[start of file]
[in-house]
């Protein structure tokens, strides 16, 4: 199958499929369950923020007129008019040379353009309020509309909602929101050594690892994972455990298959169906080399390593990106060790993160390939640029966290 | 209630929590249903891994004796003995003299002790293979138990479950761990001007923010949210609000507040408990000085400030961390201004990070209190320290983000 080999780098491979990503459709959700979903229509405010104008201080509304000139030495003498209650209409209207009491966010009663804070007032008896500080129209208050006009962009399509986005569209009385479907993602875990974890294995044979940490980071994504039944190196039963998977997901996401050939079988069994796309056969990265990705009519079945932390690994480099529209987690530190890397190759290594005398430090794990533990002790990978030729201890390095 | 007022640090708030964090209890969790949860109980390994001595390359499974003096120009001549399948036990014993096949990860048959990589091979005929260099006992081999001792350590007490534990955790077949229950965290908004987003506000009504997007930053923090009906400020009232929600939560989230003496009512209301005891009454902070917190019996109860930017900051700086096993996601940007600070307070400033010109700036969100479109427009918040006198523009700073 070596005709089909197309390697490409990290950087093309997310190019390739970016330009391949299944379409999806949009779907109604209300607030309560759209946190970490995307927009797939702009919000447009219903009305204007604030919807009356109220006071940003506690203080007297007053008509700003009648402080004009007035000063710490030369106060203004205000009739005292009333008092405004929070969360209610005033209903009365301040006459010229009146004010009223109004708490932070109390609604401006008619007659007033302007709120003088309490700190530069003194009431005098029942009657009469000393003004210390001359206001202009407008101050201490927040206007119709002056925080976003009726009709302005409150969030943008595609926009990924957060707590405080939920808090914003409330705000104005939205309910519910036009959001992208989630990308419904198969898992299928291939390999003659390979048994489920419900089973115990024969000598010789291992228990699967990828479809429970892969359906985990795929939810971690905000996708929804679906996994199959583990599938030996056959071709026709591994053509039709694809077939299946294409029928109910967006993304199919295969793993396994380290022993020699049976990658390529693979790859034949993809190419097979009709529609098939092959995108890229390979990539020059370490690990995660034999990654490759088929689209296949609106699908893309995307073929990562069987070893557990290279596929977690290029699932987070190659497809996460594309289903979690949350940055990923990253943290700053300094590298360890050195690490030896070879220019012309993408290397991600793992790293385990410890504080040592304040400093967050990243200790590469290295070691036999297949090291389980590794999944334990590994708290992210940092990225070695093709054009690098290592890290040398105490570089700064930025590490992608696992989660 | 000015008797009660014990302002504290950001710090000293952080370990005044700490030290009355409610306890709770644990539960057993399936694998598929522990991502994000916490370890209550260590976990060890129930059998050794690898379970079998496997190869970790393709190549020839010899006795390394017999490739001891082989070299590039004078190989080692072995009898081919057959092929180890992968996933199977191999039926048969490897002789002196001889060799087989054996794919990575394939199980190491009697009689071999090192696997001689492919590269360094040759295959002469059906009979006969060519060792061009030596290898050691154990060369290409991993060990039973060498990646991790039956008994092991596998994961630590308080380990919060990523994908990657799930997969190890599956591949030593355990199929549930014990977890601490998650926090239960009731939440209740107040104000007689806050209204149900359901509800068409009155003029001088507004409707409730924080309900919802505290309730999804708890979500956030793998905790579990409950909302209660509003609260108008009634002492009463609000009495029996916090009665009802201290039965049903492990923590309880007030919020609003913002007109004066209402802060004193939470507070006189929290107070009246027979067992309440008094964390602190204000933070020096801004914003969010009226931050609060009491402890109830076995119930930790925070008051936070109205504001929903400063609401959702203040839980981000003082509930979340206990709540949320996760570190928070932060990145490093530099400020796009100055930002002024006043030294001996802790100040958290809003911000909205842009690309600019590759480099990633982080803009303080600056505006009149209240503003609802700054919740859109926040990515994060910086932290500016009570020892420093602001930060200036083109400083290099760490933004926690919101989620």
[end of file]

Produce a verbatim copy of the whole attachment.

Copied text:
[in-house]
């Protein structure tokens, strides 16, 4: 199958499929369950923020007129008019040379353009309020509309909602929101050594690892994972455990298959169906080399390593990106060790993160390939640029966290 | 209630929590249903891994004796003995003299002790293979138990479950761990001007923010949210609000507040408990000085400030961390201004990070209190320290983000 080999780098491979990503459709959700979903229509405010104008201080509304000139030495003498209650209409209207009491966010009663804070007032008896500080129209208050006009962009399509986005569209009385479907993602875990974890294995044979940490980071994504039944190196039963998977997901996401050939079988069994796309056969990265990705009519079945932390690994480099529209987690530190890397190759290594005398430090794990533990002790990978030729201890390095 | 007022640090708030964090209890969790949860109980390994001595390359499974003096120009001549399948036990014993096949990860048959990589091979005929260099006992081999001792350590007490534990955790077949229950965290908004987003506000009504997007930053923090009906400020009232929600939560989230003496009512209301005891009454902070917190019996109860930017900051700086096993996601940007600070307070400033010109700036969100479109427009918040006198523009700073 070596005709089909197309390697490409990290950087093309997310190019390739970016330009391949299944379409999806949009779907109604209300607030309560759209946190970490995307927009797939702009919000447009219903009305204007604030919807009356109220006071940003506690203080007297007053008509700003009648402080004009007035000063710490030369106060203004205000009739005292009333008092405004929070969360209610005033209903009365301040006459010229009146004010009223109004708490932070109390609604401006008619007659007033302007709120003088309490700190530069003194009431005098029942009657009469000393003004210390001359206001202009407008101050201490927040206007119709002056925080976003009726009709302005409150969030943008595609926009990924957060707590405080939920808090914003409330705000104005939205309910519910036009959001992208989630990308419904198969898992299928291939390999003659390979048994489920419900089973115990024969000598010789291992228990699967990828479809429970892969359906985990795929939810971690905000996708929804679906996994199959583990599938030996056959071709026709591994053509039709694809077939299946294409029928109910967006993304199919295969793993396994380290022993020699049976990658390529693979790859034949993809190419097979009709529609098939092959995108890229390979990539020059370490690990995660034999990654490759088929689209296949609106699908893309995307073929990562069987070893557990290279596929977690290029699932987070190659497809996460594309289903979690949350940055990923990253943290700053300094590298360890050195690490030896070879220019012309993408290397991600793992790293385990410890504080040592304040400093967050990243200790590469290295070691036999297949090291389980590794999944334990590994708290992210940092990225070695093709054009690098290592890290040398105490570089700064930025590490992608696992989660 | 000015008797009660014990302002504290950001710090000293952080370990005044700490030290009355409610306890709770644990539960057993399936694998598929522990991502994000916490370890209550260590976990060890129930059998050794690898379970079998496997190869970790393709190549020839010899006795390394017999490739001891082989070299590039004078190989080692072995009898081919057959092929180890992968996933199977191999039926048969490897002789002196001889060799087989054996794919990575394939199980190491009697009689071999090192696997001689492919590269360094040759295959002469059906009979006969060519060792061009030596290898050691154990060369290409991993060990039973060498990646991790039956008994092991596998994961630590308080380990919060990523994908990657799930997969190890599956591949030593355990199929549930014990977890601490998650926090239960009731939440209740107040104000007689806050209204149900359901509800068409009155003029001088507004409707409730924080309900919802505290309730999804708890979500956030793998905790579990409950909302209660509003609260108008009634002492009463609000009495029996916090009665009802201290039965049903492990923590309880007030919020609003913002007109004066209402802060004193939470507070006189929290107070009246027979067992309440008094964390602190204000933070020096801004914003969010009226931050609060009491402890109830076995119930930790925070008051936070109205504001929903400063609401959702203040839980981000003082509930979340206990709540949320996760570190928070932060990145490093530099400020796009100055930002002024006043030294001996802790100040958290809003911000909205842009690309600019590759480099990633982080803009303080600056505006009149209240503003609802700054919740859109926040990515994060910086932290500016009570020892420093602001930060200036083109400083290099760490933004926690919101989620």